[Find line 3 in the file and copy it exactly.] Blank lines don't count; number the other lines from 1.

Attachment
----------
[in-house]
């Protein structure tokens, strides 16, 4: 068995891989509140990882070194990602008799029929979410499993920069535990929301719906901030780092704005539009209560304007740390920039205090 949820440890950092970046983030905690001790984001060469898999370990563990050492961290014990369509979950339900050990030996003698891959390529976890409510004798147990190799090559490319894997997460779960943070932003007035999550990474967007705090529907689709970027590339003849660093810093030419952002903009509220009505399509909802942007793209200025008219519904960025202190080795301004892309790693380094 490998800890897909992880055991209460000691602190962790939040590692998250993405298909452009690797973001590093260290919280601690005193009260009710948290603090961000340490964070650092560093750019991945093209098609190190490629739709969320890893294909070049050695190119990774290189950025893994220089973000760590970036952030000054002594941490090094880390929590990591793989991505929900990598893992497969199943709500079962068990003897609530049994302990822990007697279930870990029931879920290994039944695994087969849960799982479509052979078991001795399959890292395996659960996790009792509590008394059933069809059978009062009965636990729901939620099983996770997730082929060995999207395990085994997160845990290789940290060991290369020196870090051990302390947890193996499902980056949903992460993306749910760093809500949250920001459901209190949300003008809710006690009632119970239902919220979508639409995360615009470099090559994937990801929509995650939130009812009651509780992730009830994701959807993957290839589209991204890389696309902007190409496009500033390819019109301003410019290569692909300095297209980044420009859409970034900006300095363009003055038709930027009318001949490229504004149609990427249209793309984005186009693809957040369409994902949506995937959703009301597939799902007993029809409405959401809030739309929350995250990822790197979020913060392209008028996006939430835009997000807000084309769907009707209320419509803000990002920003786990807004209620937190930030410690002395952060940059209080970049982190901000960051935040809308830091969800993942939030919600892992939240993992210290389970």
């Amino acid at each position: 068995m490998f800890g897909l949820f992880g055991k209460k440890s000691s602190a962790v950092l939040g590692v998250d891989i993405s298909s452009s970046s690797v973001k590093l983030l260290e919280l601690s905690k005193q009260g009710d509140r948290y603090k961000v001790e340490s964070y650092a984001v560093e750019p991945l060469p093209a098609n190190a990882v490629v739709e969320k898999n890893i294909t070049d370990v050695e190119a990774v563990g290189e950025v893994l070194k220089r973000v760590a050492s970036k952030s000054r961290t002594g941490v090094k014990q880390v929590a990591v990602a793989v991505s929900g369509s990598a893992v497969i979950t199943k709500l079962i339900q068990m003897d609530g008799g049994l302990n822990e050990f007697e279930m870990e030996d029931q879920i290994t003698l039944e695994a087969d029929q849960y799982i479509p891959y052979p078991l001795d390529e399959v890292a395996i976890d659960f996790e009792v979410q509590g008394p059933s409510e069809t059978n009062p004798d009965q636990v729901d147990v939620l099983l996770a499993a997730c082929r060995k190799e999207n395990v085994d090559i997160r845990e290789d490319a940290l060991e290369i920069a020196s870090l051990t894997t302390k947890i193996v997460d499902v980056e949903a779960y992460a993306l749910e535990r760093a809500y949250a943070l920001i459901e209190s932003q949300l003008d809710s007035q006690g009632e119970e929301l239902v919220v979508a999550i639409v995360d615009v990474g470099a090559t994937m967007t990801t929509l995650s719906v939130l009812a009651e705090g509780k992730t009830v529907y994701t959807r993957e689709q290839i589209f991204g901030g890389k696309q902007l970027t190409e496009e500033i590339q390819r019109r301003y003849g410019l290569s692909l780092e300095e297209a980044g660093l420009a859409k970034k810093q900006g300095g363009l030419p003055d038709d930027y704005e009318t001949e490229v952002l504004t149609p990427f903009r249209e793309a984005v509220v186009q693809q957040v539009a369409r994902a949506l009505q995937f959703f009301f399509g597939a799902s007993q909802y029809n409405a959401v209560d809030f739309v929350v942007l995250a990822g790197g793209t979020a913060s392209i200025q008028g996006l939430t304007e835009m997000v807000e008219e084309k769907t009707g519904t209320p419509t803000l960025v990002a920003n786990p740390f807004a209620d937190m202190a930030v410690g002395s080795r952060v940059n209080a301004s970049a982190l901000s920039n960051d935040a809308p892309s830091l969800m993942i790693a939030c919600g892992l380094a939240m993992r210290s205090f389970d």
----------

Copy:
């Amino acid at each position: 068995m490998f800890g897909l949820f992880g055991k209460k440890s000691s602190a962790v950092l939040g590692v998250d891989i993405s298909s452009s970046s690797v973001k590093l983030l260290e919280l601690s905690k005193q009260g009710d509140r948290y603090k961000v001790e340490s964070y650092a984001v560093e750019p991945l060469p093209a098609n190190a990882v490629v739709e969320k898999n890893i294909t070049d370990v050695e190119a990774v563990g290189e950025v893994l070194k220089r973000v760590a050492s970036k952030s000054r961290t002594g941490v090094k014990q880390v929590a990591v990602a793989v991505s929900g369509s990598a893992v497969i979950t199943k709500l079962i339900q068990m003897d609530g008799g049994l302990n822990e050990f007697e279930m870990e030996d029931q879920i290994t003698l039944e695994a087969d029929q849960y799982i479509p891959y052979p078991l001795d390529e399959v890292a395996i976890d659960f996790e009792v979410q509590g008394p059933s409510e069809t059978n009062p004798d009965q636990v729901d147990v939620l099983l996770a499993a997730c082929r060995k190799e999207n395990v085994d090559i997160r845990e290789d490319a940290l060991e290369i920069a020196s870090l051990t894997t302390k947890i193996v997460d499902v980056e949903a779960y992460a993306l749910e535990r760093a809500y949250a943070l920001i459901e209190s932003q949300l003008d809710s007035q006690g009632e119970e929301l239902v919220v979508a999550i639409v995360d615009v990474g470099a090559t994937m967007t990801t929509l995650s719906v939130l009812a009651e705090g509780k992730t009830v529907y994701t959807r993957e689709q290839i589209f991204g901030g890389k696309q902007l970027t190409e496009e500033i590339q390819r019109r301003y003849g410019l290569s692909l780092e300095e297209a980044g660093l420009a859409k970034k810093q900006g300095g363009l030419p003055d038709d930027y704005e009318t001949e490229v952002l504004t149609p990427f903009r249209e793309a984005v509220v186009q693809q957040v539009a369409r994902a949506l009505q995937f959703f009301f399509g597939a799902s007993q909802y029809n409405a959401v209560d809030f739309v929350v942007l995250a990822g790197g793209t979020a913060s392209i200025q008028g996006l939430t304007e835009m997000v807000e008219e084309k769907t009707g519904t209320p419509t803000l960025v990002a920003n786990p740390f807004a209620d937190m202190a930030v410690g002395s080795r952060v940059n209080a301004s970049a982190l901000s920039n960051d935040a809308p892309s830091l969800m993942i790693a939030c919600g892992l380094a939240m993992r210290s205090f389970d």